Parts of the Sun Teacher Resources
Find Parts of the Sun educational ideas and activities
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Students draw diagram of sun and its layers, including photosphere, chromosphere, corona, convection and radiative zones, and core. Students then describe each layer in their own words, define sun spot cycle, and describe solar flares.
"Secrets of the Sun", the five-part series, concludes with description of the heat found on the surface of the sun. So how is it that the outer corona is as hot as the sun's core? The answer will surprise you. Watch and learn how noise on the sun's surface adds energy (heat) to the corona. An informative series to be viewed in parts or as a whole.
Students observe the colors found in the flame of a burning candle and examine the basic concepts of matter and energy. Students apply this information to the color's of starts and the temperature of the stars photosphere. Students create color drawings of the candle flame and scale models of stars.
After reading about how the sun gets its energy, and about the layers and features of the sun's atmosphere, heliologists complete a comprehension worksheet. On it, they label features on a diagram of the sun and match terms from the reading with their descriptions. This attractive assignment would be ideal as homework for your upper-elementary solar scientists.
In this sun worksheet, learners read information about the sun and then complete 8 short answer questions describing the sun including sunspots, flares, and prominences.
In this astronomy worksheet, 8th graders are given 29 vocabulary words from their textbook unit and are to define the terms using their book and class notes.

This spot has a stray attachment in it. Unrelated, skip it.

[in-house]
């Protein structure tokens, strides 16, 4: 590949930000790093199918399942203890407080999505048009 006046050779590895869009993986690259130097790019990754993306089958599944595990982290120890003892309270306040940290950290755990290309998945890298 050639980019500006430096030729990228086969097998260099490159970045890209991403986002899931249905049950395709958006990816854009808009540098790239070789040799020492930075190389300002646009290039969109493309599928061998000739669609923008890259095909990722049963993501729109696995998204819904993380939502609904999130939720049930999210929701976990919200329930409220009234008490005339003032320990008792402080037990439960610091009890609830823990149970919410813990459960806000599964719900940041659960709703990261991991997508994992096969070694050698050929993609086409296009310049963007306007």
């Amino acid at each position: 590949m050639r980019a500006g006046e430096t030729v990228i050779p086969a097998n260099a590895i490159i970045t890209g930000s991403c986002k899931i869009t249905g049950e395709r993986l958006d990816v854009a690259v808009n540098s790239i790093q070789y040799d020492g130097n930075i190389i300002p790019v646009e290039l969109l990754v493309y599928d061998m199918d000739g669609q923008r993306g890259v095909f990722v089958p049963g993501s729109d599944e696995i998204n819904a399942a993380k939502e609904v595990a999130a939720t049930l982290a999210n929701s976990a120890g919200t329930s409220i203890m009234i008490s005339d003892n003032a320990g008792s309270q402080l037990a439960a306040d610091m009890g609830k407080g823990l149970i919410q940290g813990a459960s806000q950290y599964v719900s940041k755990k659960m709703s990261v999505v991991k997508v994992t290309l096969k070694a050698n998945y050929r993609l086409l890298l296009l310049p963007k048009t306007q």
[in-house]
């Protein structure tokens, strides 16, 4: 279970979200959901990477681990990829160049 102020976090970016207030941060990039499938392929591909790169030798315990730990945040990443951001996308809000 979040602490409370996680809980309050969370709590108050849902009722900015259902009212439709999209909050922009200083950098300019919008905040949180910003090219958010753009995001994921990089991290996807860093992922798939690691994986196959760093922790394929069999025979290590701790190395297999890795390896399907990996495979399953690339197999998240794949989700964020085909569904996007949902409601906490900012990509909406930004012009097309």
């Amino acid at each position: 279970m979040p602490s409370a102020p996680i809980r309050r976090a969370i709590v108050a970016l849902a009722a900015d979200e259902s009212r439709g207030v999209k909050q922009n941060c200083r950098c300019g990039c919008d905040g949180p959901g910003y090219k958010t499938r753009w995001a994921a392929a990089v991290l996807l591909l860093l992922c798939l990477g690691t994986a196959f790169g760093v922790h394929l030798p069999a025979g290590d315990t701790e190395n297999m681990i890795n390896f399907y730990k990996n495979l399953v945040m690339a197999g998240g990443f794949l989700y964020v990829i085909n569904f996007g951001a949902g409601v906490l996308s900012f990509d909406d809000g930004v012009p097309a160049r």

In this sun's magnetic field lines instructional activity, students use a photograph taken by the Hinode Satellite that shows the complex magnetic structure of the sun over a sunspot. Student predict the magnetic field lines and draw them on a diagram of the sun using the Hinode photograph as a guide.
Teachers explore patterns in sunspots and total solar irradiance to understand the counterpoint to the human effect of global warming. In this professional development tool, teachers work through a lesson plan on the sun's natural patterns to better understand the earths climate change.
In this images of the sun worksheet, students read about the images released by NASA's Solar Dynamics Observatory and they solve 3 problems using the given photograph of the sun. Students find the scale of the image, they compare the size of the features on the sun to the Earth's radius and they identify the hottest and coolest gases in the image.
In this mathematical model of the sun worksheet, high schoolers read about the way scientists use the sun's radius and mass to determine a mathematical model of the sun using the volume of a sphere, and the relationship between density, volume and mass. Students use an Excel spreadsheet to calculate the volume of the core of the sun and the shell zones.
Learners study the color of stars. In this astronomy based activity, students observe the colors in an open flame and apply the information collected about color and temperature to the visible light emitting from the photosphere of various stars. They will infer the temperature of the stars based on the color of the visible light.
Students take a star tour in the program Google Sky and analyze properties of stars. In this stars lesson plan, students go on a Google Sky scavenger hunt.
In this identifying place value through hundred billions word problems activity, 6th graders read facts about the sun, and apply the information to answer math place value word problems. Students answer four problems.
Young scholars study how matter changes from solids to liquids or liquids to solids. In this physical science lesson, students discuss heat energy and experiment with heat by changing a candle into a liquid using a hot plate.
In this science worksheet, students find the answers to the vocabulary matching activity. Then they fill in the boxes with the correct words.
Students are introduced to three types of energy transfer: conduction, convection, and radiation. They model the scientific process of fusion to become with the sun and how it produces energy.
Students build and race solar powered cars after a teacher lecture. They answer questions based on their experiences with the car they build.
Students discover that sunspots are the result of intense magnetic forces on the photosphere of the sun by observing images from the SOHO satellite.
Here is an excellent worksheet on the layers of the sun. Each of the pages has an illustration of sun with the layer highlighted. There are lines underneath the drawing which are used to write the definition of the layer.